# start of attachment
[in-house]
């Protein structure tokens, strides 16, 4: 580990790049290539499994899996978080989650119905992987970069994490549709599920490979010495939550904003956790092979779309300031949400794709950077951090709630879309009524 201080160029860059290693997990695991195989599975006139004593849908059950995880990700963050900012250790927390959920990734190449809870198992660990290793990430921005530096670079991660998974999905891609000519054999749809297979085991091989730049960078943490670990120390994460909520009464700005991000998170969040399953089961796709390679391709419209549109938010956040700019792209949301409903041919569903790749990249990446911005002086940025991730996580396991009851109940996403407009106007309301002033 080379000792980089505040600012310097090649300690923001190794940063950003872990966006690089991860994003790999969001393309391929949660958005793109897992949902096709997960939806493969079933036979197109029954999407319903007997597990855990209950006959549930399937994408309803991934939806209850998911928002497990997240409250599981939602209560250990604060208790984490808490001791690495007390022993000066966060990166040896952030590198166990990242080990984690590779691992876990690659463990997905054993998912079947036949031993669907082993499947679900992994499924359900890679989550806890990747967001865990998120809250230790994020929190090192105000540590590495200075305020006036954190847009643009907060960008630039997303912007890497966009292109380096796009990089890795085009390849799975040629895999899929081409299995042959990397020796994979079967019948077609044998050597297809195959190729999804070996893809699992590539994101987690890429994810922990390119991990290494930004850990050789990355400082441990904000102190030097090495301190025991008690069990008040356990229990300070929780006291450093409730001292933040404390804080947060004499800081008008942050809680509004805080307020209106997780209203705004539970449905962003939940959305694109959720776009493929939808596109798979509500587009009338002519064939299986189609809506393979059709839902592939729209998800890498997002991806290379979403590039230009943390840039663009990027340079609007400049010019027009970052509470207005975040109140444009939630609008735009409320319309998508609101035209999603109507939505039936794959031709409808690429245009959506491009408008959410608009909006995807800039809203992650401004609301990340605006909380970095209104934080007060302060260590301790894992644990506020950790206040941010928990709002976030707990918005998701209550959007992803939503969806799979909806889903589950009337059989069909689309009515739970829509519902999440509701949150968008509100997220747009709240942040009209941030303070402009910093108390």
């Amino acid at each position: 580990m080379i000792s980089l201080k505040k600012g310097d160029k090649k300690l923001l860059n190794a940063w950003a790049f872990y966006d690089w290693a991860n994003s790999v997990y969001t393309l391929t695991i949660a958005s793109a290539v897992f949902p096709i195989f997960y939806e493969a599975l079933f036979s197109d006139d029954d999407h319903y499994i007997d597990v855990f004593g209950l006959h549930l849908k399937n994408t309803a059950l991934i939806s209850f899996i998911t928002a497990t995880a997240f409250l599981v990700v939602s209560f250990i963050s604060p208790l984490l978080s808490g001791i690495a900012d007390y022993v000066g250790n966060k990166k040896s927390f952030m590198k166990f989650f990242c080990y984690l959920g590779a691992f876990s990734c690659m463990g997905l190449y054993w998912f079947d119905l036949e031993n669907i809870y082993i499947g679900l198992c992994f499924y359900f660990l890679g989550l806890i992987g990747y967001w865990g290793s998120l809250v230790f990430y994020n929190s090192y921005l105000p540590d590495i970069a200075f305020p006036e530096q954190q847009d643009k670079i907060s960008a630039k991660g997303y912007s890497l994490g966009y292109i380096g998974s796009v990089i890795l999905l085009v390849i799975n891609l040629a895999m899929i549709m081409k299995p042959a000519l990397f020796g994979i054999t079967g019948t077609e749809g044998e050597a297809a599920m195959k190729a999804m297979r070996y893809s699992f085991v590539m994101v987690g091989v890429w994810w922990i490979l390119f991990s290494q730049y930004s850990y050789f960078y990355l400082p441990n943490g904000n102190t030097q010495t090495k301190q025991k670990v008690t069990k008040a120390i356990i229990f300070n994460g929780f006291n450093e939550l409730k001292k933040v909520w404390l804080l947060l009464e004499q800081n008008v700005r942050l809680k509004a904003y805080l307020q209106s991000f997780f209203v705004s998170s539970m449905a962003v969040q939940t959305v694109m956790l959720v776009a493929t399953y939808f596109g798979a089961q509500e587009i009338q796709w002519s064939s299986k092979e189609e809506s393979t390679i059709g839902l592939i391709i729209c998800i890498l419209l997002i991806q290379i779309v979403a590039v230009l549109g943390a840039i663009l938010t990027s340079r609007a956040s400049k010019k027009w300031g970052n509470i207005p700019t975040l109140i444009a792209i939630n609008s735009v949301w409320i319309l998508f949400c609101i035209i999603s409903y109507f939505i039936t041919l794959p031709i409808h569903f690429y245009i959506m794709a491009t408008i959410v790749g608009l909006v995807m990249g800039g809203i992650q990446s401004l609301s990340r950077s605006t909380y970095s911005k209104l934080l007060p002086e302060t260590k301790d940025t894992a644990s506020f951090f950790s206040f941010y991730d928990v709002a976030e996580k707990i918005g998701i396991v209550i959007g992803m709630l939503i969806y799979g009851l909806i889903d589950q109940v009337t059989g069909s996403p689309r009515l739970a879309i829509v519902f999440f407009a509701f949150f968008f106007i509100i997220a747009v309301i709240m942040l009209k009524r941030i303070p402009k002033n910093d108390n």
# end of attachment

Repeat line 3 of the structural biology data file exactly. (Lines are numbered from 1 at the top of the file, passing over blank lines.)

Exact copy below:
């Amino acid at each position: 580990m080379i000792s980089l201080k505040k600012g310097d160029k090649k300690l923001l860059n190794a940063w950003a790049f872990y966006d690089w290693a991860n994003s790999v997990y969001t393309l391929t695991i949660a958005s793109a290539v897992f949902p096709i195989f997960y939806e493969a599975l079933f036979s197109d006139d029954d999407h319903y499994i007997d597990v855990f004593g209950l006959h549930l849908k399937n994408t309803a059950l991934i939806s209850f899996i998911t928002a497990t995880a997240f409250l599981v990700v939602s209560f250990i963050s604060p208790l984490l978080s808490g001791i690495a900012d007390y022993v000066g250790n966060k990166k040896s927390f952030m590198k166990f989650f990242c080990y984690l959920g590779a691992f876990s990734c690659m463990g997905l190449y054993w998912f079947d119905l036949e031993n669907i809870y082993i499947g679900l198992c992994f499924y359900f660990l890679g989550l806890i992987g990747y967001w865990g290793s998120l809250v230790f990430y994020n929190s090192y921005l105000p540590d590495i970069a200075f305020p006036e530096q954190q847009d643009k670079i907060s960008a630039k991660g997303y912007s890497l994490g966009y292109i380096g998974s796009v990089i890795l999905l085009v390849i799975n891609l040629a895999m899929i549709m081409k299995p042959a000519l990397f020796g994979i054999t079967g019948t077609e749809g044998e050597a297809a599920m195959k190729a999804m297979r070996y893809s699992f085991v590539m994101v987690g091989v890429w994810w922990i490979l390119f991990s290494q730049y930004s850990y050789f960078y990355l400082p441990n943490g904000n102190t030097q010495t090495k301190q025991k670990v008690t069990k008040a120390i356990i229990f300070n994460g929780f006291n450093e939550l409730k001292k933040v909520w404390l804080l947060l009464e004499q800081n008008v700005r942050l809680k509004a904003y805080l307020q209106s991000f997780f209203v705004s998170s539970m449905a962003v969040q939940t959305v694109m956790l959720v776009a493929t399953y939808f596109g798979a089961q509500e587009i009338q796709w002519s064939s299986k092979e189609e809506s393979t390679i059709g839902l592939i391709i729209c998800i890498l419209l997002i991806q290379i779309v979403a590039v230009l549109g943390a840039i663009l938010t990027s340079r609007a956040s400049k010019k027009w300031g970052n509470i207005p700019t975040l109140i444009a792209i939630n609008s735009v949301w409320i319309l998508f949400c609101i035209i999603s409903y109507f939505i039936t041919l794959p031709i409808h569903f690429y245009i959506m794709a491009t408008i959410v790749g608009l909006v995807m990249g800039g809203i992650q990446s401004l609301s990340r950077s605006t909380y970095s911005k209104l934080l007060p002086e302060t260590k301790d940025t894992a644990s506020f951090f950790s206040f941010y991730d928990v709002a976030e996580k707990i918005g998701i396991v209550i959007g992803m709630l939503i969806y799979g009851l909806i889903d589950q109940v009337t059989g069909s996403p689309r009515l739970a879309i829509v519902f999440f407009a509701f949150f968008f106007i509100i997220a747009v309301i709240m942040l009209k009524r941030i303070p402009k002033n910093d108390n």